LONDON, March 11 — London stocks climbed today after the Bank of England joined other major central banks in cutting interest rates to buffer the economy from the fast-spreading coronavirus.
Housebuilders — particularly sensitive to the domestic economy — led gains on the STOXX 600, with Taylor Wimpey, Berkeley and Persimmon all up about 4 per cent.
The banking index rose 2.4 per cent, with shares in Lloyds Banking Group, Barclays and Royal Bank of Scotland adding between 1 per cent and 2 per cent.
The central bank cut rates by 50 basis points to 0.25 per cent, following a similar move from the US Federal Reserve last week and said lenders in the country could tap special capital reserves to keep lending to businesses and households.
“This is the type of policy co-ordination that the market was actually looking for,” said Stefan Koopman, senior market economist at RaboResearch.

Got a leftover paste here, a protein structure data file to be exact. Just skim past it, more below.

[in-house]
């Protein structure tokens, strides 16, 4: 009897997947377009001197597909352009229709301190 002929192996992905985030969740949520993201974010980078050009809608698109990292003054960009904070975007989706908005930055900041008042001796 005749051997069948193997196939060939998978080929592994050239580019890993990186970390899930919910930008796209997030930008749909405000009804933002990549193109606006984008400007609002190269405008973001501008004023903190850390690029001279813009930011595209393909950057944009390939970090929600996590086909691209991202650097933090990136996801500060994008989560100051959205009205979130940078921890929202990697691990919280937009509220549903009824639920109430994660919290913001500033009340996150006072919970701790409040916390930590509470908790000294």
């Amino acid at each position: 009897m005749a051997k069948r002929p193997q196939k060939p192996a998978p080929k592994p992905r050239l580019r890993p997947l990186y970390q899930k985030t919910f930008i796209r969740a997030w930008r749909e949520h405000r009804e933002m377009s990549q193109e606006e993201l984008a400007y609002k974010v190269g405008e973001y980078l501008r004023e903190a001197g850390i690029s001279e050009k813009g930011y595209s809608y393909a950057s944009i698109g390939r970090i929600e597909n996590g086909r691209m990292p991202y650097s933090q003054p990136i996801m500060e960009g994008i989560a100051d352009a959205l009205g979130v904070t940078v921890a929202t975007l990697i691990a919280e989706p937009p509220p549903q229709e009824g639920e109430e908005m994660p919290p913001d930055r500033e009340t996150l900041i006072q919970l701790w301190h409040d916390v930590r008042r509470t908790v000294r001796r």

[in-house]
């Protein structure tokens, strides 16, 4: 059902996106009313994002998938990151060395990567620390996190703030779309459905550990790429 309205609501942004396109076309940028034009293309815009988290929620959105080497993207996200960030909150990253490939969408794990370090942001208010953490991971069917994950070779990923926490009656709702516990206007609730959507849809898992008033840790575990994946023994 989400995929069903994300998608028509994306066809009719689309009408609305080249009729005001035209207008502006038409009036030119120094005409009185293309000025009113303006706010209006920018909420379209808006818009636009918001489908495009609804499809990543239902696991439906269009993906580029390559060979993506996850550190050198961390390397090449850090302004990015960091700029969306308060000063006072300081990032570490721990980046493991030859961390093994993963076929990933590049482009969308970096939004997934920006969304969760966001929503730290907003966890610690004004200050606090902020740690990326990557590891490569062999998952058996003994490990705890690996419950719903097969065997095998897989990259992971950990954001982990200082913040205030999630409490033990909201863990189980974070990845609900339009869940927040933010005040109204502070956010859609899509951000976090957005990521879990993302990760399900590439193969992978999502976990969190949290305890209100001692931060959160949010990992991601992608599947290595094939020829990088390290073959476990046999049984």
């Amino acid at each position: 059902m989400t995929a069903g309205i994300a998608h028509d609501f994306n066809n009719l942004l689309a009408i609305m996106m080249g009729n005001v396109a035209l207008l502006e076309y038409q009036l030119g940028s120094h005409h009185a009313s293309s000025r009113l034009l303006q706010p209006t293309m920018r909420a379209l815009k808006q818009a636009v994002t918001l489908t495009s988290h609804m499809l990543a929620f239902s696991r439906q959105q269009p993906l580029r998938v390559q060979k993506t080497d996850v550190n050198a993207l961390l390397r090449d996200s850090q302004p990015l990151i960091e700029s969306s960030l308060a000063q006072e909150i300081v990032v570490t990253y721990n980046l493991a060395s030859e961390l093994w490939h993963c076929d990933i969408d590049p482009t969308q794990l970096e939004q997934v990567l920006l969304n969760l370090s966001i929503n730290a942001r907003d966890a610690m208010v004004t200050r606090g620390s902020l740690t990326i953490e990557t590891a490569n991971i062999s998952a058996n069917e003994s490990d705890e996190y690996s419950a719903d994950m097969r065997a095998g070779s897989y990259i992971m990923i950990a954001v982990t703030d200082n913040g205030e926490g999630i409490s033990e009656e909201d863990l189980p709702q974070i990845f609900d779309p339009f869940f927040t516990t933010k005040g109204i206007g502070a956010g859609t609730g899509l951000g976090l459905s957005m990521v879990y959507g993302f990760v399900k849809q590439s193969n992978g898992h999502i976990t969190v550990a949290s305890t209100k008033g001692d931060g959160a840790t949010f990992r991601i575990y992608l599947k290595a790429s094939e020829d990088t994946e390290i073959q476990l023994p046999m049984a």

“We have a combination of lower interest rates, credit easing measures and most likely a ramp up in fiscal spending, which will be announced later today.”
The FTSE 100 gained 1 per cent, recovering from a four-day slump fuelled by concerns about the fast-spreading virus and a rout in oil markets.
The central bank’s move came ahead of the unveiling of the first budget of Prime Minister Boris Johnson’s government at 1230 GMT, and the new Finance Minister Rishi Sunak is expected to pledge billions of pounds to fight the fall-out from the coronavirus.
Yesterday, Junior Health Minister Nadine Dorries tested positive for coronavirus, which has so far infected 373 people and killed six in Britain.
Despite Wednesday’s gains, the FTSE 100 is still down more than 20 per cent from its January peak as the outbreak takes a huge toll on the travel industry and disrupts business operations.
Infrastructure group Balfour Beatty rose 10.1 per cent, biggest gainer among midcaps as the company posted strong earnings and order book for 2019.
G4S, one of the world’s largest private security firms, fell 18.5 per cent after posting an annual statutory loss as it took a charge related to its UK cash business.
Car dealership Lookers sank 19.2 per cent after it identified potentially fraudulent transactions in one of its operating divisions and postponed its annual results until the second half of April. — Reuters